I finally got around to doing a little work on my new Shohin Japanese Black Pine. I picked this one up whilst on holiday in Tenerife back in October. A visit to Bonsai Centro Tenerife and a chat with Jose Acuna did the job.
This is it as purchased.
and after a little work.
A slightly different angle.
As a large shohin I like the fact that it has possibilities for reversing it in a box stand to fit different displays. Here’s the back.
and the other sides just for giggles.
Jose gave me a few earlier photos of it which I’ll share here too to keeps my records all in one place.
This Japanese Black Pine given to me by a friend has always been a bit of an experiment to see how far I can get it to back bud on leggy branches. This year I have decided to actually place a few branches to start building a structure. A long way to go, but fun to be had in the process.
This is it before and after wiring. A few branches removed.
A great video I watched over on the Capital Bonsai Blog with Ryan Neil talking about pines. A very interesting approach and an easy explaination about why you do it this way or that. Well, not that easy, I had to watch it twice 🙂 It never does any harm to refresh the memory.
As my attempts at finding the right shape of pot for this Black Pine failed so badly yesterday, I have tried a few more.
These first two were pot suggestions are by Xavier. When he sent me the pot photos yesterday, I preferred the first one shown. But now that I have added the tree, I prefer the second one. The colour isn’t right but it’s hard to get this just right in a ‘cut and shut’ job like I’ve just done.
These are further ones I’m trying myself.
I like this one but I think I’ve made the pot a bit too small.
I tried this one, a little too ornate but nice all the same. Colour not right either.
This is my favourite one. A primitive pot that I feel suits the age shown in the bark of the tree.
None are quite right but it’s an interesting exercise that helps assess how a tree will look. I obviously need the practice 🙂
I’ve shown this one before but I asked Peter Warren for his view on it and we changed the angle a touch and removed two branches. Oh, and we made the back the front 🙂
This was it before wiring. The first one was my chosen front. The main reason for this choice was to hide the chop mark.
This was the back that I had discounted. You can see the chop that I was avoiding.
This was my styling.
Peter said that many people, obviously me included, can get hung up on one particular fault. The chop is hard to see and he didn’t see it as a big problem. He pointed out that the major bend in the trunk was easier on the eye from the chop side. With a slight change of angle and a few minor branches removed….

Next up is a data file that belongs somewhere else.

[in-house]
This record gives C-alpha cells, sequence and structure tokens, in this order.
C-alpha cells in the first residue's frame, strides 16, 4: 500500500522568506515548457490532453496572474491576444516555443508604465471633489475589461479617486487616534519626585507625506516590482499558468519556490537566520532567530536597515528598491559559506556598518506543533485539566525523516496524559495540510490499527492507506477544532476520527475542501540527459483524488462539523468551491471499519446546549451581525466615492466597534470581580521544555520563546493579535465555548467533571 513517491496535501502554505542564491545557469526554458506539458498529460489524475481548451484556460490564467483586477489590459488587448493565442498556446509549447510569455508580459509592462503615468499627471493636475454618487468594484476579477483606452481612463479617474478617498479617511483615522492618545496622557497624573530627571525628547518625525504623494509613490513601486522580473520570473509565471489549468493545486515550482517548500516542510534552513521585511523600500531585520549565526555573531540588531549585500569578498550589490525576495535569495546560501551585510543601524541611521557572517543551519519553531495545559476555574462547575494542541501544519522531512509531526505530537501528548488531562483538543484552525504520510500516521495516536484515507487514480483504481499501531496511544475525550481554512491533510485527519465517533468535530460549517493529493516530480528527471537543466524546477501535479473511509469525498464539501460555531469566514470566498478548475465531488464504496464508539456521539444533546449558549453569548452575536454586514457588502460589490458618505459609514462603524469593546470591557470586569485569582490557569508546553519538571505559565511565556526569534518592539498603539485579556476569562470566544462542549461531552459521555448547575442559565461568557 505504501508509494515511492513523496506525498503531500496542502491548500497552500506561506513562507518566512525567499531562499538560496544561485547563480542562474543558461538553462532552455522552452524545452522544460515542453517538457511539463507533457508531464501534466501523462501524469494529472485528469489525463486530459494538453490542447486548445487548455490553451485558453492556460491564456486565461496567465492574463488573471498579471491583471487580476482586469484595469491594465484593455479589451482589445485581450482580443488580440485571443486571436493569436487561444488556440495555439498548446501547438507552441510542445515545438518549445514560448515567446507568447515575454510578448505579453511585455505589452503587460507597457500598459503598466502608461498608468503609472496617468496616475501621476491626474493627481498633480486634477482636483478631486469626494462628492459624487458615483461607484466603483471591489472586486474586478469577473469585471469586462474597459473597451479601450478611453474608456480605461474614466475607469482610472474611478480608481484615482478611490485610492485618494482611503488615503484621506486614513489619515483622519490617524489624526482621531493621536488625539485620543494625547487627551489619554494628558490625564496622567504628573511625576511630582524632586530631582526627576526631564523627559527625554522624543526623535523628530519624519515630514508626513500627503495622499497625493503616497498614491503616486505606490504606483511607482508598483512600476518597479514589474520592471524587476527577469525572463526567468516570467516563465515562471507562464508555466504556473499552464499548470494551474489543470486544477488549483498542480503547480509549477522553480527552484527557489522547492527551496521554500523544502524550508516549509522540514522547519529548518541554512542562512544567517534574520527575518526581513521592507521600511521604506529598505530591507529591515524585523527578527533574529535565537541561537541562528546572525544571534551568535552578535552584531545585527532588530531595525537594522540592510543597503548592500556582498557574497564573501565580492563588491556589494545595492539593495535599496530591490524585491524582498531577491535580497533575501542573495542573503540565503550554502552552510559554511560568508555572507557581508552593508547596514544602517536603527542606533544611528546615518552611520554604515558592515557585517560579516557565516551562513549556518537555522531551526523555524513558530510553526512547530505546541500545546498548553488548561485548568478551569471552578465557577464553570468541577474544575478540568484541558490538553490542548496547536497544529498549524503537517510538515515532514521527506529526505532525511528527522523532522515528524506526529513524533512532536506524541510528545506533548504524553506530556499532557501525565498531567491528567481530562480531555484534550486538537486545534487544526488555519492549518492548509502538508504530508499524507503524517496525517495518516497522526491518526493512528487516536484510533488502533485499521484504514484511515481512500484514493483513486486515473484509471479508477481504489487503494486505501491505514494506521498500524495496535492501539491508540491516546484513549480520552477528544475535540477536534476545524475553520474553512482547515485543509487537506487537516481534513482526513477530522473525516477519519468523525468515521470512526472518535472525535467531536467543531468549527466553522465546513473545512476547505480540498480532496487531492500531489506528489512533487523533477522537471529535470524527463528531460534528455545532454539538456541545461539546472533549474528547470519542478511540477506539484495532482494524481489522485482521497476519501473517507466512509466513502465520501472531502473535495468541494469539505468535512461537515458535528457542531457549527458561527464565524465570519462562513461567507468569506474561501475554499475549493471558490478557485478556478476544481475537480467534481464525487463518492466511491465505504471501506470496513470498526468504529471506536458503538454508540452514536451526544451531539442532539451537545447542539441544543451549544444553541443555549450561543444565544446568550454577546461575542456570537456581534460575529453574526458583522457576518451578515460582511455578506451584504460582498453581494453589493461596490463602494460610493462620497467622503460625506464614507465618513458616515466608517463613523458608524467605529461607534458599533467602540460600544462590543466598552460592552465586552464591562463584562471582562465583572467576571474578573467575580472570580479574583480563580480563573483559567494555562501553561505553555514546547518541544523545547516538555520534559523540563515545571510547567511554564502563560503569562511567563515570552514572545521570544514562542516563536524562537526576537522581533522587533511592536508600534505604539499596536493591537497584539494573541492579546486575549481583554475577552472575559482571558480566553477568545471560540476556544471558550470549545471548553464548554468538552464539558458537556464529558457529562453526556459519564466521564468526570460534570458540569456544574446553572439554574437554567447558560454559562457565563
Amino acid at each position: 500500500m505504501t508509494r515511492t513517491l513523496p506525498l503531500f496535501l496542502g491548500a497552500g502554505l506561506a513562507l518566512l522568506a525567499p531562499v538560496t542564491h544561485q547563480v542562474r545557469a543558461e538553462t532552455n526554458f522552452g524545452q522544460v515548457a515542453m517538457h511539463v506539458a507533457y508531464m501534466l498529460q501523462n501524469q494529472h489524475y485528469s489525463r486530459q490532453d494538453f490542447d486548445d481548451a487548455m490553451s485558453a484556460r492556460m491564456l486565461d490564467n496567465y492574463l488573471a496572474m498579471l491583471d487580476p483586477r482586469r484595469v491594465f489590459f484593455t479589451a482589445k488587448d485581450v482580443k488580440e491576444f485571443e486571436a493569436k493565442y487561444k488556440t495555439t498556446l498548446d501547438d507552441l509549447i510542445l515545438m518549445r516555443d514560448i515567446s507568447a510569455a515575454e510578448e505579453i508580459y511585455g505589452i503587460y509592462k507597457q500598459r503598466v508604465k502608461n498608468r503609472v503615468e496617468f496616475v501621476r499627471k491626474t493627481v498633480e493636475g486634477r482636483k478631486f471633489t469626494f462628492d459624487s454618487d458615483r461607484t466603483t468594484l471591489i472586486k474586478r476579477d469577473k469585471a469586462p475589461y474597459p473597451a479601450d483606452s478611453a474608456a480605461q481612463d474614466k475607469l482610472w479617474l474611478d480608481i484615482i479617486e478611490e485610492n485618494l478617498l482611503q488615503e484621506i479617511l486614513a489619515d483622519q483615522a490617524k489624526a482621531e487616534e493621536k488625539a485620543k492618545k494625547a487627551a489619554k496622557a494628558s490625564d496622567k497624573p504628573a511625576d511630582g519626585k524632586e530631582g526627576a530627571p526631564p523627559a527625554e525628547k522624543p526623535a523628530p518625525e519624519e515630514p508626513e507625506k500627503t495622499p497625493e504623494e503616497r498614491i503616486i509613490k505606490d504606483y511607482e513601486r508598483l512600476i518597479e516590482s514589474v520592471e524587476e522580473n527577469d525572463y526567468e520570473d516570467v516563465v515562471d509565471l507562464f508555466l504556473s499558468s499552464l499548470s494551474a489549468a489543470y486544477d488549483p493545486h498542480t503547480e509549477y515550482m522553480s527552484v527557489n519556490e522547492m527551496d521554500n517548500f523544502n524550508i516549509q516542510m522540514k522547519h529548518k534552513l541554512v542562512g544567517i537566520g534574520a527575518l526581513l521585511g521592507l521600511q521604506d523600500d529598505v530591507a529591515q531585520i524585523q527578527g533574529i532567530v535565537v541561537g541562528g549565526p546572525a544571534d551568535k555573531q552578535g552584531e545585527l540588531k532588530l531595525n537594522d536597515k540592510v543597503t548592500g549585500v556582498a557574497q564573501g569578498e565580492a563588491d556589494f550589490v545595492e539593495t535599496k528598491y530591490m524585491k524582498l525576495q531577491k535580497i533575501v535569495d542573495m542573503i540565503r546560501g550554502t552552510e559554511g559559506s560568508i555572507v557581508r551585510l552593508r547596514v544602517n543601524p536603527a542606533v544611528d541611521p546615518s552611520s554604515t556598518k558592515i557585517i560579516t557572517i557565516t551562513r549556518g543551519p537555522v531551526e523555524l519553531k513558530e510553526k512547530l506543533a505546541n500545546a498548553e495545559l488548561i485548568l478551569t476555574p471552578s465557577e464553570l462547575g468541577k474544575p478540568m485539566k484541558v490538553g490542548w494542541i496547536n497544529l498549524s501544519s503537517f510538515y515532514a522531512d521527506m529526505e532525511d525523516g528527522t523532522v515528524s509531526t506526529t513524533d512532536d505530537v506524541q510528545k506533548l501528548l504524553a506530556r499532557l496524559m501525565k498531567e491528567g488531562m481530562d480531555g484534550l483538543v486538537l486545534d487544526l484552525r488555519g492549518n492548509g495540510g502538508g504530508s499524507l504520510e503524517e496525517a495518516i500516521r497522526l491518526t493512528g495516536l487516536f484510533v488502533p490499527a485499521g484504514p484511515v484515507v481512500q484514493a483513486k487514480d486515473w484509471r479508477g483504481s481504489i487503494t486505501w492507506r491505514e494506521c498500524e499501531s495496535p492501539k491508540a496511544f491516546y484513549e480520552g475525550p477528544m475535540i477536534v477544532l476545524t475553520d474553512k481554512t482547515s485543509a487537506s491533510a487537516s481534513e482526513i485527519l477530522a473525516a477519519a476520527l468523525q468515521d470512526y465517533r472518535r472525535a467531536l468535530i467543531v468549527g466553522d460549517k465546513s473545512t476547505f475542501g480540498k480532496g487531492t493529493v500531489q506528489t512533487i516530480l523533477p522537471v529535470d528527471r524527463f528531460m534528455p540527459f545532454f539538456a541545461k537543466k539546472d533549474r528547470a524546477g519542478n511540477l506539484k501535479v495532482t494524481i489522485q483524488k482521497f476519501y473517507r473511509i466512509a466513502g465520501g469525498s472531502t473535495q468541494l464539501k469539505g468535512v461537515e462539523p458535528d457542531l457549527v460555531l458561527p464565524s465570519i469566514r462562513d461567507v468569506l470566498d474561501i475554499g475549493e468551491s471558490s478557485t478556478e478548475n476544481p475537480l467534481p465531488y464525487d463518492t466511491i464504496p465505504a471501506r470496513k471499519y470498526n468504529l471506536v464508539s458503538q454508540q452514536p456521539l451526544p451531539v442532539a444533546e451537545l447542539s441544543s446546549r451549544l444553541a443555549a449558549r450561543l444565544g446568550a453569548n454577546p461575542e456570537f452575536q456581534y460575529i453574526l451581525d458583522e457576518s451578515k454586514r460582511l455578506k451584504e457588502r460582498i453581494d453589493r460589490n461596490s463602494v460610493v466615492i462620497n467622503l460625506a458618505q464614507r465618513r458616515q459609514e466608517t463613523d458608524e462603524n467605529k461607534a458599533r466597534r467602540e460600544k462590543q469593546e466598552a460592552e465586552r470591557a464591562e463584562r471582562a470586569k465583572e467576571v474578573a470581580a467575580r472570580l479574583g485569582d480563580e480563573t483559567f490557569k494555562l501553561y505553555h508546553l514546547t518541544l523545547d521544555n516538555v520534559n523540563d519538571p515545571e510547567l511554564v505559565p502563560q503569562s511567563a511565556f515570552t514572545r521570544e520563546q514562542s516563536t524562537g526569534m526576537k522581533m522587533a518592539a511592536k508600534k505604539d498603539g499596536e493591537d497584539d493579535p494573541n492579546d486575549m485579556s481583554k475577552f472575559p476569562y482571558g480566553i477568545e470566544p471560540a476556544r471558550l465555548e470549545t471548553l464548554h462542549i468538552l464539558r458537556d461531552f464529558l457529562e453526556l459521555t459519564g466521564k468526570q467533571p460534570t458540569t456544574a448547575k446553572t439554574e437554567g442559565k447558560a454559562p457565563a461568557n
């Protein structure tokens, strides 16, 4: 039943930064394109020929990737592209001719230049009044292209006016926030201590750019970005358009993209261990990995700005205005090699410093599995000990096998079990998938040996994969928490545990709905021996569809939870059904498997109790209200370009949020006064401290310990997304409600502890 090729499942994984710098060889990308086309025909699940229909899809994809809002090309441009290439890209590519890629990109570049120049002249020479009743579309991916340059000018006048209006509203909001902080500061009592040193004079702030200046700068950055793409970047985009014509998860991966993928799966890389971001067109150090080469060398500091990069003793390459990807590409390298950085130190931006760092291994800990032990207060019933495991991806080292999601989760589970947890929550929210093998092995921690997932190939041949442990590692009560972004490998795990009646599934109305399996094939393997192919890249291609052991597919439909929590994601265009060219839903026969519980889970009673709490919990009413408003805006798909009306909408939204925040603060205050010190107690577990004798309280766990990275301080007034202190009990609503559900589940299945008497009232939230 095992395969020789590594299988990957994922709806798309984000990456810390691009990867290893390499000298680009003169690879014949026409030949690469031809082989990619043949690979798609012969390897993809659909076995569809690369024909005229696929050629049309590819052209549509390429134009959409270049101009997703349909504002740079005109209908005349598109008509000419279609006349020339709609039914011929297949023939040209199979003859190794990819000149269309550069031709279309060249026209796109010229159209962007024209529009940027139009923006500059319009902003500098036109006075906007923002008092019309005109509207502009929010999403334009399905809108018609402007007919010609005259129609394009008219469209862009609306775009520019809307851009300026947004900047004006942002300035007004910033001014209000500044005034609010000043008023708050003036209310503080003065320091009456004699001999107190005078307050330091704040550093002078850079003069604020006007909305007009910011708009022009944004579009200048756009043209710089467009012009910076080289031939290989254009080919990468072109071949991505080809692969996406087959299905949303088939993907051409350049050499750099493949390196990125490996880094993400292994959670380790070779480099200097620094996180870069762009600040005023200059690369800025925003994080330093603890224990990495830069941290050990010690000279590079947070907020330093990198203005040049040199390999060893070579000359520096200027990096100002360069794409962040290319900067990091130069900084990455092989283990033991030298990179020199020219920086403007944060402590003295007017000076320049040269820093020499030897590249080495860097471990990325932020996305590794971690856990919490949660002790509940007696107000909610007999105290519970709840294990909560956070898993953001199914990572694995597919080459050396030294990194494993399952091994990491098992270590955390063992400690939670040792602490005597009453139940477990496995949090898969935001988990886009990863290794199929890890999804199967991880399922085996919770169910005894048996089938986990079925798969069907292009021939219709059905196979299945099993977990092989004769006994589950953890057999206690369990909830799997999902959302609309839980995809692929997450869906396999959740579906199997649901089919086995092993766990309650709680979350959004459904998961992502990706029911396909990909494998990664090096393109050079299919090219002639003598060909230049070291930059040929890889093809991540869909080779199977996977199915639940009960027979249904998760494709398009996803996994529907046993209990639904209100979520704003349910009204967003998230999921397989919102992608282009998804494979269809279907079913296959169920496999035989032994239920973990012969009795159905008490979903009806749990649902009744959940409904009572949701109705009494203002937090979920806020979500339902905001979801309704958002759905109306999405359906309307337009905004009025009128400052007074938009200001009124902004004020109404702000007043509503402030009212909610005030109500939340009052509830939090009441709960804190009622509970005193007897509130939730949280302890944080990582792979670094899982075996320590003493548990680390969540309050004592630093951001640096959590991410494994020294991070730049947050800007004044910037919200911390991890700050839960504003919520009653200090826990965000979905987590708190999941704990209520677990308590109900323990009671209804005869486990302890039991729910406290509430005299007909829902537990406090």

He had a few minor concerns over the slight yellow tinge. This years rainfall has seen many of the micro nutrients being leeched from the soil. He suggested a feed with seaweed extract and better control of the watering by placing it in the greenhouse for the Winter.
Friday night was one of my gather up’s of friends to play with trees. We had six on the night, a few no shows due to the sunny day it turned out to be. Who could blame them. The rest of us got on with it.
Stepehn brought this Jasmine. Still pretty much raw material that had struggled last year after a repot. This year was he first it had flowered after collection from a garden.
You can notice in the photo of it’s trunk below that there was some white fungus starting on the bark. This was a dead patch which was removed to create a shari. More on this in a later post, or maybe even on Stephen’s own blog, but I doubt it 😉
Stephen caught in one of those curious moments lol
Brian, new to bonsai, came along. He had a bad experience with a Chinese Elm and I was keen to get him playing with more suitable trees. I gave him this little yew to get him started.
Sharon was there along with a lovely little Black Pine that required some needle removal.
Phil got this Elm group out for a trim.
A great night, especially the last session were the die-hards did a bit of tree critiquing. Finish time 1am and I didn’t even have a single beer!
Another Mario tree update. If you haven’t got a clue why I’d be doing this, CLICK HERE
First up is his Satsuki Azalea. It’s a variety called Subaru, so I’m told. I always thought the flower colour was equal throughout this tree, as you can see, I was wrong. Nice shades of pink.
Next up is his Japanese White Pine that has budded strongly this year.
His Korean Hornbeam that got a major haircut to produce back budding on some leggy branches. It’s working.
This is his Japanese Black Pine. It had been in a small pot and I thought that while he was away for a while we could get faster development from this tree by putting it in a bigger pot. I opted for a pond basket to improve the roots.
There you go Mario, that’s your tree fix sent all the way to you out in the sands 🙂